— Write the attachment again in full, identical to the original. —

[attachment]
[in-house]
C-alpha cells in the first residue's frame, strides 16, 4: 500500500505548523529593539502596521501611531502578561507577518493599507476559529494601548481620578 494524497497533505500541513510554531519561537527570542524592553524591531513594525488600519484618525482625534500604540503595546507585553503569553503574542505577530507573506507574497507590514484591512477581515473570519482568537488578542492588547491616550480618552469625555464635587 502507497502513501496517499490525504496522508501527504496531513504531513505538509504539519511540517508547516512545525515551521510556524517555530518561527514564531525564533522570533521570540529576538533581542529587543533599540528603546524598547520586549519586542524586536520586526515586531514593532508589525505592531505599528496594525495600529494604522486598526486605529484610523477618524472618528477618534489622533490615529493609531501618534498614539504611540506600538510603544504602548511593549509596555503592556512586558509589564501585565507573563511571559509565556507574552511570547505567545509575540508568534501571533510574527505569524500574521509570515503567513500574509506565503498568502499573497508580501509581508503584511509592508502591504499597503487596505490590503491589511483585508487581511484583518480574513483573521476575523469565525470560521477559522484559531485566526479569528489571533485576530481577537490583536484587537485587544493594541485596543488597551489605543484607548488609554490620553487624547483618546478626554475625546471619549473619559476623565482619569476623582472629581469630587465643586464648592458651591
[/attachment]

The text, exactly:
[in-house]
C-alpha cells in the first residue's frame, strides 16, 4: 500500500505548523529593539502596521501611531502578561507577518493599507476559529494601548481620578 494524497497533505500541513510554531519561537527570542524592553524591531513594525488600519484618525482625534500604540503595546507585553503569553503574542505577530507573506507574497507590514484591512477581515473570519482568537488578542492588547491616550480618552469625555464635587 502507497502513501496517499490525504496522508501527504496531513504531513505538509504539519511540517508547516512545525515551521510556524517555530518561527514564531525564533522570533521570540529576538533581542529587543533599540528603546524598547520586549519586542524586536520586526515586531514593532508589525505592531505599528496594525495600529494604522486598526486605529484610523477618524472618528477618534489622533490615529493609531501618534498614539504611540506600538510603544504602548511593549509596555503592556512586558509589564501585565507573563511571559509565556507574552511570547505567545509575540508568534501571533510574527505569524500574521509570515503567513500574509506565503498568502499573497508580501509581508503584511509592508502591504499597503487596505490590503491589511483585508487581511484583518480574513483573521476575523469565525470560521477559522484559531485566526479569528489571533485576530481577537490583536484587537485587544493594541485596543488597551489605543484607548488609554490620553487624547483618546478626554475625546471619549473619559476623565482619569476623582472629581469630587465643586464648592458651591